woods Cokie Roberts Jerry Brown Nigel poor David Goodyear Florida producer twenty one years two months
In the latest Podnews

podnews

01:59 min | 2 years ago

In the latest Podnews

"Is the Ted radio hour. Have you ever wondered whether Ted radio hour is on podcast charts across the world on apple and Google podcast launches today, and it'll tell you it's an analytics and intelligence platform for individual podcasters, larger publishers and advertisers. They tell us and they measure both apple podcasts and Google podcasts. Now, this might be the first platform to measure Google podcasts in public way, have interest for algorithm watchers in the last thirty days. The Ted radio hour has consistently be number three on Google podcasts since August second before that it was consistently number four. Now in the same timeframe on apple podcast, it's fluctuated between number twenty five and number forty. Three, very rarely staying still. The Google assistant has been launched in Sweden today, which powers Google home and other devices Stockholm-based Acosta or launch partner and have today announced a voice apt to allow people to listen to shows directly on smart speakers. The Edinburgh TV festival. The UK's flagship television event has session on podcasting has stood by UK production company. Something else. The BBC's studios voice view a listener panel for the BBC's says this in a recent communication, we were surprised to learn thirty. Eight percent of our panelists have never listened to a podcast accessibility and awareness of interesting quality podcasts were cited as barriers to listening interviews with podcasters. There are lots today annex Goldman from reply. All is interviewed in Paul chaser ear hustles. Nigel, poor is interviewed in, but that's another story and Gimblett, Matt Lieber and NPR's Neil Carruth interviewed in space daily and in new reason to make a podcast to defend charges of road rage, the caught you taken off the radio. That's exactly what's going on in the US today.

Google Apple TED BBC UK Neil Carruth United States Acosta NPR Nigel Goldman Matt Lieber Partner Gimblett Paul Sweden Eight Percent Thirty Days
"nigel poor" Discussed on KQED Radio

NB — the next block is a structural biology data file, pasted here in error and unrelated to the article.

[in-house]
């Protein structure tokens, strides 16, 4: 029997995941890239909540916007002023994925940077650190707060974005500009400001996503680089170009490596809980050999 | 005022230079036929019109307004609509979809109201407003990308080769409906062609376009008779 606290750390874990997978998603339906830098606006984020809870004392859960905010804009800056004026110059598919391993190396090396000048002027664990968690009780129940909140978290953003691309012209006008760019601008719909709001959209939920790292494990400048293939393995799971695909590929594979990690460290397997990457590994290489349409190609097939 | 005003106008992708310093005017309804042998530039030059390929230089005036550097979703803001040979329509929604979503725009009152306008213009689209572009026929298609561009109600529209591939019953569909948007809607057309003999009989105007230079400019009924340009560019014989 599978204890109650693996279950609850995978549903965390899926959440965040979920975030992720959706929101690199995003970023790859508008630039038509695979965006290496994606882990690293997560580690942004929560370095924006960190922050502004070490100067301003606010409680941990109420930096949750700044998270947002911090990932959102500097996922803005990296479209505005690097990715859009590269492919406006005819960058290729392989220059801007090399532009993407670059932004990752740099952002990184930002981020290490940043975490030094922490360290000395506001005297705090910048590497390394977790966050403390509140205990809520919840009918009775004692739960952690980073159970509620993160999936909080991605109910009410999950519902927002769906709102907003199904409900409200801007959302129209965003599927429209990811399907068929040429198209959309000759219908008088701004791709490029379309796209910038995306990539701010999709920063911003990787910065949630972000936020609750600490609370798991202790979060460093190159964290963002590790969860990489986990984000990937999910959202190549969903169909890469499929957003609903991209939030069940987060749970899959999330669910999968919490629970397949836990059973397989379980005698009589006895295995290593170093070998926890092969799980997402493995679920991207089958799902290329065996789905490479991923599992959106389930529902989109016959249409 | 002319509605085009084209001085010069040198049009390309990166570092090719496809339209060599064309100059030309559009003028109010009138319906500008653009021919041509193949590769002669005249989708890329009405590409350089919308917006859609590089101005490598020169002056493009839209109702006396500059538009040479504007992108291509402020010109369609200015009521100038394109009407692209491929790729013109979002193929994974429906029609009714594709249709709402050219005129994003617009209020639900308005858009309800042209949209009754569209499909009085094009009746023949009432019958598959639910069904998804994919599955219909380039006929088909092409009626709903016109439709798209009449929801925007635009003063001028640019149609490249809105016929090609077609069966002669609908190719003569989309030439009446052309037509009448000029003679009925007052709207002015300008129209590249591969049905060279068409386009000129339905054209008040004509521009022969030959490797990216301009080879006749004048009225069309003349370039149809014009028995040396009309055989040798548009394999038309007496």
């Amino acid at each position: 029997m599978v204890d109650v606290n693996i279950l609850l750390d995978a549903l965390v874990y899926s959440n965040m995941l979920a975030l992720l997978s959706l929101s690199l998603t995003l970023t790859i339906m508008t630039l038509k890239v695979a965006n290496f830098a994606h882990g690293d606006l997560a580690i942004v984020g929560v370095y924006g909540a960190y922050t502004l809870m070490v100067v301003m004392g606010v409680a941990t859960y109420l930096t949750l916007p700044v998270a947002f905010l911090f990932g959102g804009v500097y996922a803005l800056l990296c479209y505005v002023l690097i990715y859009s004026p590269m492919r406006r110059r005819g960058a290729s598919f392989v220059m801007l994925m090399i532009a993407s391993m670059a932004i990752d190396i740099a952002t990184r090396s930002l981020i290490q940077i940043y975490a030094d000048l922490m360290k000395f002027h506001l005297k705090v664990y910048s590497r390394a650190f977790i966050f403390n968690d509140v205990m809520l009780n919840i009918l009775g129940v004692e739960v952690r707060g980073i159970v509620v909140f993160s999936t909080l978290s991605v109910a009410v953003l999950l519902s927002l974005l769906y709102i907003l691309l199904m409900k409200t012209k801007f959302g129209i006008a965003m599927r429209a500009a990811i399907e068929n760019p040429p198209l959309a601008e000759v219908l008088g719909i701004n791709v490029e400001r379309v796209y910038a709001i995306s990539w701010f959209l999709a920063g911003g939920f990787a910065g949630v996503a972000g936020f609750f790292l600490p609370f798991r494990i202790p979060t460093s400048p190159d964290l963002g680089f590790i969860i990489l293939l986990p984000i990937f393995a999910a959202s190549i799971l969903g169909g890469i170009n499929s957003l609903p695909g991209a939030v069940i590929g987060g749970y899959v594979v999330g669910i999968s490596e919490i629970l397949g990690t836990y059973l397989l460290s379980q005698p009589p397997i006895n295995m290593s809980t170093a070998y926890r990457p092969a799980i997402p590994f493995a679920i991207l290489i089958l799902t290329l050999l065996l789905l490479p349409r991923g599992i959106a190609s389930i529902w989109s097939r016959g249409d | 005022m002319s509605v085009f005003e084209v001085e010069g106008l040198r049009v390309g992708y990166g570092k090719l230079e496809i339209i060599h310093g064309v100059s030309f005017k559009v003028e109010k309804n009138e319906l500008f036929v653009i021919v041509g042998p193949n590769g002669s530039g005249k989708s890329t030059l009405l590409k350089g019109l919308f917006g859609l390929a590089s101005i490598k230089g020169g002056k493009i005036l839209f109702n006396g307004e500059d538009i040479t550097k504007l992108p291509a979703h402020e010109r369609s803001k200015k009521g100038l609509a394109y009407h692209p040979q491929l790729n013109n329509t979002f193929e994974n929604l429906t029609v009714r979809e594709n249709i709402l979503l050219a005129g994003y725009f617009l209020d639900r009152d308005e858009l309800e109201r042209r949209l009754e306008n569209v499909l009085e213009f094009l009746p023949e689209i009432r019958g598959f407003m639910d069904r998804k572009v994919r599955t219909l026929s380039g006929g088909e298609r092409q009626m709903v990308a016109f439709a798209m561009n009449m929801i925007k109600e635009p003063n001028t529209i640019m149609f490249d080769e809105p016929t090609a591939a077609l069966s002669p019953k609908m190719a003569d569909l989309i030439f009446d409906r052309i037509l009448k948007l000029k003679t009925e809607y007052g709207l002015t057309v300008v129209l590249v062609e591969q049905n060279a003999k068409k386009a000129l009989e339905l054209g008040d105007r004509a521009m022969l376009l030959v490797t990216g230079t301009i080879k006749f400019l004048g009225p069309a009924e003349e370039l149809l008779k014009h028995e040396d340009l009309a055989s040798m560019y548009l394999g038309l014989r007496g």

KQED Radio

02:36 min | 2 years ago

"nigel poor" Discussed on KQED Radio

"The radio and together with nigel poor they're really hope it to make their own podcast from might barrett at asean quinton and he's the best idea i've ever heard we just don't know how can work the bureaucracy in a place in the staff just no but they work to get the permissions they work this in a submission to the highly prestigious radio tokia pot quest contest and they win the whole thing there were some more who they launched their new podcast gear hustle it goes to the top of the items charge and is now in the most lauded narrative programs on the planet and step us i really really really really wanted to hear it plus what today on snapchat with from wnyc studios and sand quitting state prison where the break former quite a bit probably present the ear hustle special a member never ever but somebody chilling hugh do you're listening to this nafta two now the ground and please you're hustle episode called left behind the nature of this program since of listeners are advised i just don't made no promises anymore i i'm here today i'm i'm i'm making it today you know i make it through this hour and that's kinda like words at for me i'm rulon the prisoner sank wednesday prison in california observing a thirty one year the life sentence for being a getaway driver of an attempt to seconddegree robbery i nigel poor but visual artists and i've been volunteering at saintquentin since two thousand eleven and together we gonna take you assad this episode start some time ago election night tuesday november second two thousand four george w bush was running for a second term john kerry was his opponent but no matter who they wanted to win prisoners could not vote no but a lot of guys in prison had been following the campaign on.

wnyc studios california robbery john kerry nigel asean assad george w bush thirty one year
"nigel poor" Discussed on Sounds Good with Branden Harvey

Sounds Good with Branden Harvey

02:02 min | 2 years ago

"nigel poor" Discussed on Sounds Good with Branden Harvey